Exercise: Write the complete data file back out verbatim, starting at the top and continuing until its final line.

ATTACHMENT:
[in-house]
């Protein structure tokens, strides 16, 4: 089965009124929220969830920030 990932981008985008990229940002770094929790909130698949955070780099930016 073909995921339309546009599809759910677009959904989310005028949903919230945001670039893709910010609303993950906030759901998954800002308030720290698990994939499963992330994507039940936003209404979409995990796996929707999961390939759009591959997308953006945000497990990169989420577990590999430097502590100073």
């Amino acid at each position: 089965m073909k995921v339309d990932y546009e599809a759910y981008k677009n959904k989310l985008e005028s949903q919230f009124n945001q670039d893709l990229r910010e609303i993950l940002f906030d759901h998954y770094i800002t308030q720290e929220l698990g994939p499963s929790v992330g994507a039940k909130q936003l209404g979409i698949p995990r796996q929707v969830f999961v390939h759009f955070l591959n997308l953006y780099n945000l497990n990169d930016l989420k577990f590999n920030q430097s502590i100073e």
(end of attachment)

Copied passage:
[in-house]
């Protein structure tokens, strides 16, 4: 089965009124929220969830920030 990932981008985008990229940002770094929790909130698949955070780099930016 073909995921339309546009599809759910677009959904989310005028949903919230945001670039893709910010609303993950906030759901998954800002308030720290698990994939499963992330994507039940936003209404979409995990796996929707999961390939759009591959997308953006945000497990990169989420577990590999430097502590100073």
């Amino acid at each position: 089965m073909k995921v339309d990932y546009e599809a759910y981008k677009n959904k989310l985008e005028s949903q919230f009124n945001q670039d893709l990229r910010e609303i993950l940002f906030d759901h998954y770094i800002t308030q720290e929220l698990g994939p499963s929790v992330g994507a039940k909130q936003l209404g979409i698949p995990r796996q929707v969830f999961v390939h759009f955070l591959n997308l953006y780099n945000l497990n990169d930016l989420k577990f590999n920030q430097s502590i100073e």